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How to Prevent Whiplash!

When we hear the term “whiplash,” we usually envision a rear-end motor vehicle collision that results in the head being thrown to and fro, in a “crack-the-whip” manner resulting in a neck injury. What we DON’T usually think about is “how to prevent whiplash,” which is this month’s topic. Let’s take a look!

According to the “Whiplash Prevention Campaign,” the most effective way to prevent whiplash injuries in the event of a crash is to purchase a car with a highly-rated head rest and then TO ADJUST THE HEAD RESTRAINT PROPERLY! Although airbags and seat belts (and other safety devices and systems) help protect us in front and side impact collision, a properly designed seat and adjusted head restraint will protect us the most from sustaining a whiplash injury in a rear-end collision.

Here’s how it works! The most common problem with head restraints is how they’re positioned. In most cases, the head restraint is placed too low and too far from the back of the head. In a “typical” rear-end impact, the car and car seat are propelled forwards while the unsupported head stays still resulting in a relative extension of the cervical spine (neck).

This “hyper-extension” is exaggerated by a seat that is set in a semi-reclined angle, which causes a ramp-effect that allows the head and neck to slide up and over the head restraint! Also, the “springiness” of the seat back can further augment the forward propulsion of the body upon impact and exaggerates the forward “bounce” of the body and head AFTER the hyper-extension of the neck as the body is propelled forwards in the second phase of the whiplash injury.

A properly adjusted head restraint (and seat back angle) does NOT allow the head to ride up and over the head rest thus preventing injury in the initial phase of the rear-end collision.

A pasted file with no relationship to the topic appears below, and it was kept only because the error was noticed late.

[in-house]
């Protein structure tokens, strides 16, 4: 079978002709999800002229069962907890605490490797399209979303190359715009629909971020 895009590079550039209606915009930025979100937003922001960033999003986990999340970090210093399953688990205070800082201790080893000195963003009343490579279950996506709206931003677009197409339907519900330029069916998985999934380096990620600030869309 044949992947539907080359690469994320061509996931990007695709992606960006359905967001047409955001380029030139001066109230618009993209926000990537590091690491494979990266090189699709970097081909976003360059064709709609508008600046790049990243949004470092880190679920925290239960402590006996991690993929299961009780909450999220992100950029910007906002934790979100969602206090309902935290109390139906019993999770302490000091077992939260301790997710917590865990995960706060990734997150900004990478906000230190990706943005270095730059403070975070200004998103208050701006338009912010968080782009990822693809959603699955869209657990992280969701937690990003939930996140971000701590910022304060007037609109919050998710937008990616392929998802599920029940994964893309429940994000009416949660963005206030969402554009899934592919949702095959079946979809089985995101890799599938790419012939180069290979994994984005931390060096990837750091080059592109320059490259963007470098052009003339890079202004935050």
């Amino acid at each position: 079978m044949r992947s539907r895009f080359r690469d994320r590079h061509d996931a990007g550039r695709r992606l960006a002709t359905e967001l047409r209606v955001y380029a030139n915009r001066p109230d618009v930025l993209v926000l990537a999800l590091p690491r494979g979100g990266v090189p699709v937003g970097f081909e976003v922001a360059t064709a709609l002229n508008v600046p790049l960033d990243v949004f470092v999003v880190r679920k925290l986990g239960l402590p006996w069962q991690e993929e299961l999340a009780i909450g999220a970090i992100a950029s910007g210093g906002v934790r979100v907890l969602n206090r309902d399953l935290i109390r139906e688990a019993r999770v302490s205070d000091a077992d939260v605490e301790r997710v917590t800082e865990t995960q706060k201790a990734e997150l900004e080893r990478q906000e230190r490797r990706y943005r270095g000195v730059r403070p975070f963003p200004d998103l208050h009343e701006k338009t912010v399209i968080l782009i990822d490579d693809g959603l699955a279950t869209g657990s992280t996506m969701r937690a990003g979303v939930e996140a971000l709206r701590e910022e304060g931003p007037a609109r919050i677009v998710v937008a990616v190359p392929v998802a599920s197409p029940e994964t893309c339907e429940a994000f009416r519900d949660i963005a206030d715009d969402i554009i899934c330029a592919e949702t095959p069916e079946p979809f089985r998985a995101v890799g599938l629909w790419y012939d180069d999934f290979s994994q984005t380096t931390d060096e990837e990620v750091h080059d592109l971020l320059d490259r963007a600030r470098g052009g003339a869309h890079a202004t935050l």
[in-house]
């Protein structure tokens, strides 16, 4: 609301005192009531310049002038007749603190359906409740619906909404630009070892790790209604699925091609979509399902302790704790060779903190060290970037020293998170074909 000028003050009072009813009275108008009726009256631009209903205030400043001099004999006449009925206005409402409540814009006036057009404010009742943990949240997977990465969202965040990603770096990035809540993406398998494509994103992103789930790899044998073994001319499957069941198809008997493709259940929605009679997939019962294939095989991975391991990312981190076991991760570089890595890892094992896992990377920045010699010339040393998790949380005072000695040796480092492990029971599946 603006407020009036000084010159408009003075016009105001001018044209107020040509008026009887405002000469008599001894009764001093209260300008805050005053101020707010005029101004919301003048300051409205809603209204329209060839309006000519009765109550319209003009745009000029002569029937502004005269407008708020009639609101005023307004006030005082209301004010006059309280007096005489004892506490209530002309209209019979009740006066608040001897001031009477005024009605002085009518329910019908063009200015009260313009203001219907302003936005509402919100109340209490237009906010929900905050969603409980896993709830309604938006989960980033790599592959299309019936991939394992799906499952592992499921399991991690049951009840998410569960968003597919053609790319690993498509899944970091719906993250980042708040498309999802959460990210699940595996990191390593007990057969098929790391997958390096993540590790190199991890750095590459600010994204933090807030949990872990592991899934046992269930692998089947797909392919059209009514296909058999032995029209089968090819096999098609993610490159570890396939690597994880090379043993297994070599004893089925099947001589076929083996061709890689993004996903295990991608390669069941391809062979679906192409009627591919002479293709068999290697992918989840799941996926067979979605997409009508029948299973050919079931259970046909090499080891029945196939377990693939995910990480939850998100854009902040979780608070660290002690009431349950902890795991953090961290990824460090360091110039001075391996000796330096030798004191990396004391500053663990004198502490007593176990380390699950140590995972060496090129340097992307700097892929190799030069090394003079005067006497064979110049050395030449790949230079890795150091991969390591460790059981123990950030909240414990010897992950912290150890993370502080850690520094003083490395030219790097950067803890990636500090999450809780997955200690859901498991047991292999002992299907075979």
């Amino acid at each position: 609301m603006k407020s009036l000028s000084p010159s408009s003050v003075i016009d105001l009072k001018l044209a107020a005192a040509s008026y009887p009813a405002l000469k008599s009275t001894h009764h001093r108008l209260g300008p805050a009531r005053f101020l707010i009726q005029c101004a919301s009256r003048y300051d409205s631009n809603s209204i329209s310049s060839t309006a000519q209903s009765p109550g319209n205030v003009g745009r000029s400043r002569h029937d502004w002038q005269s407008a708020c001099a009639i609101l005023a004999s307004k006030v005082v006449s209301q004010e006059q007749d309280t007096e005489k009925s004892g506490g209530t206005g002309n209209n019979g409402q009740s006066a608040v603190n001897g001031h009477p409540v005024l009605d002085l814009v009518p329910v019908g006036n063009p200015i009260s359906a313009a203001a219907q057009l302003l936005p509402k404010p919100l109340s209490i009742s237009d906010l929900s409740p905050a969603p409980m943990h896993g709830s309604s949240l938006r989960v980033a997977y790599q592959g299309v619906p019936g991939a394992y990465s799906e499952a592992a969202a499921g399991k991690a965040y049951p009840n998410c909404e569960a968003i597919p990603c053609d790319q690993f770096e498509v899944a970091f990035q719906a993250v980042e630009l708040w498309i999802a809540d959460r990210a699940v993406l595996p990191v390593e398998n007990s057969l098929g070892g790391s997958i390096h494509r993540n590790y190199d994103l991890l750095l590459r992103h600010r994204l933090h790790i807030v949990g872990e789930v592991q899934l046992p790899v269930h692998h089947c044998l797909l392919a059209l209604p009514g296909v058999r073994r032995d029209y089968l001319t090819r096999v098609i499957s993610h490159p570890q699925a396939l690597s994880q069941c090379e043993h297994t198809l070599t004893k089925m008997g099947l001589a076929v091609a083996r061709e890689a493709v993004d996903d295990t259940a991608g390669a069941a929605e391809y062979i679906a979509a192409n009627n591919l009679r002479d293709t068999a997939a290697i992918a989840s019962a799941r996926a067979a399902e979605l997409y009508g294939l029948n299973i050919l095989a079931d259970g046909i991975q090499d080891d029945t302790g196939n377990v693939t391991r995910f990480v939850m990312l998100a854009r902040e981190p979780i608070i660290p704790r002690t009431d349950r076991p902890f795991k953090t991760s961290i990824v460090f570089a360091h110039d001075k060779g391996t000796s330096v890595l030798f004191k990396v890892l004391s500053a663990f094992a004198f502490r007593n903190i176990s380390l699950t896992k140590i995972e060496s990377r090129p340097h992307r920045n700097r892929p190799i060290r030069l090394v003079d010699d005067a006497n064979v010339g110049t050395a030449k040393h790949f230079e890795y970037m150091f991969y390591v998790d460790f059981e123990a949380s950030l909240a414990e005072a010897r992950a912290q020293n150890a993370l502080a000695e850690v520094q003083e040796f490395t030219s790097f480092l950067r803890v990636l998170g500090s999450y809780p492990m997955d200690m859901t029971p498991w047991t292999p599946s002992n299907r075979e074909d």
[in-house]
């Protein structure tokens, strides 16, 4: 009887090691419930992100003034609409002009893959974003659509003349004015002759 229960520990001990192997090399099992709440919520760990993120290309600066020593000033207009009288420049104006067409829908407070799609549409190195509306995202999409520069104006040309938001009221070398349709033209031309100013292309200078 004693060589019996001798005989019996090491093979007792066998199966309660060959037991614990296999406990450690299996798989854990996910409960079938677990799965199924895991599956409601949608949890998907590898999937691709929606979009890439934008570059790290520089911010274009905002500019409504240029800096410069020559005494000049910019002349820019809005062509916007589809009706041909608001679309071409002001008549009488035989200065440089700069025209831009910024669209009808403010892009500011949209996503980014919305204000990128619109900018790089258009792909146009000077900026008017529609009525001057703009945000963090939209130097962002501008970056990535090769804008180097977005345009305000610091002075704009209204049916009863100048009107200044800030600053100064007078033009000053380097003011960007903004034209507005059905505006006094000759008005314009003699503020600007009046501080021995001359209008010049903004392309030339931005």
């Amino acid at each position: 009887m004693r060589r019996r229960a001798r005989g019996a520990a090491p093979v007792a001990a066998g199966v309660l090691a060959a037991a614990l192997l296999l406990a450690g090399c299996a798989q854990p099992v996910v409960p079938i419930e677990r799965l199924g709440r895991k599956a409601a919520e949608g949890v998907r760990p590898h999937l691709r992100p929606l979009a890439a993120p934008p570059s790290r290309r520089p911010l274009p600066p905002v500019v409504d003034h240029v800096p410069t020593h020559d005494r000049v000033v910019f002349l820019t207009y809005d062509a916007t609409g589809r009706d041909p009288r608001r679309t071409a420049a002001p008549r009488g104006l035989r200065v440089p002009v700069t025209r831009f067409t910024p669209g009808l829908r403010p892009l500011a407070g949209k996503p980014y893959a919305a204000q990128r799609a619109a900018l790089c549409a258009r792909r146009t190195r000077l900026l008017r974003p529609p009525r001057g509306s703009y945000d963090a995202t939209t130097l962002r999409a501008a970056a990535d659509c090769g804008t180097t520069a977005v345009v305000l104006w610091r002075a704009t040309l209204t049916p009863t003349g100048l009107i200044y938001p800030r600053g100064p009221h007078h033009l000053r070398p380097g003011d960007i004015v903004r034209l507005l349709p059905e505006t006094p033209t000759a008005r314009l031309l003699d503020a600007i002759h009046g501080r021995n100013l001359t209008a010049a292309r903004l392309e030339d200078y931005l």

To properly adjust your head restraint, have another person assist you while you are properly sitting in the seat. Once the restraint’s position is properly set, place a piece of tape and/or a marker on the head restraint brackets/posts so if someone else drives the vehicle and alters the position, you can easily return it to its proper height FOR YOU!


Unfortunately, a Canadian study in 2002 found that only about 14% of the headrests evaluated were properly adjusted! In the United Kingdom, the percentage was a little better (28%), but that means 72% of front seat occupants failed to properly adjust their head restraints or they had head restraints that could NOT BE PROPERLY ADJUSTED! Of the remaining 28% who did have the head restraint in the proper position, 11% had a fixed / non-adjustable one piece design and the protection was limited to only a shorter person!

AIRBAGS: In addition to a correctly positioned head restraint, having a vehicle that is equipped with airbags has been described as “essential in the prevention of injuries and/or death,” especially in frontal or head-on collisions. Airbags are inflatable devices that fill up in a fraction of a second during a serious motor vehicle collision (MVC). Depending on the year, make, and model of your vehicle, airbags are located in the front of the steering column, by the glove compartment on the passenger side, and possibly in the doors and/or in the column between the doors.

These offer additional protection that seatbelts alone cannot provide and can prevent the head and chest from striking the steering wheel, dashboard, or the door in the case of side-impact airbags. The front airbags typically do not deploy in rear or side impact collisions whereas the side airbags will deploy in side impacts and rollovers, thus providing protection between the occupants and doors, side windows, and roof.

In order to maximize your protection from injury in a front-end collision, make sure you do the following each time you get into your vehicle:

SEAT BELTS: It has been estimated that in Canada alone, if all drivers and passengers wore their seat belts, 300 road fatalities could be avoided each year! Seat belts have always been considered the BEST way to protect against injury or death in a car crash. These typically cross the lap and chest and prevent the occupant from being ejected or thrown about inside the vehicle in an accident.

Here are some important points to remember:

ANTI-LOCK BRAKE SYSTEMS (ABS): Here, electronic controls stop your wheels from locking up when the brake pedal is forcibly pressed to help the driver maintain control on rough, wet, and slippery surfaces. This helps prevent skidding and can result in a shorter stopping distance. An ABS can also help drivers more safely steer around what they’re heading towards while allowing for maximum braking pressure.

Tips include:


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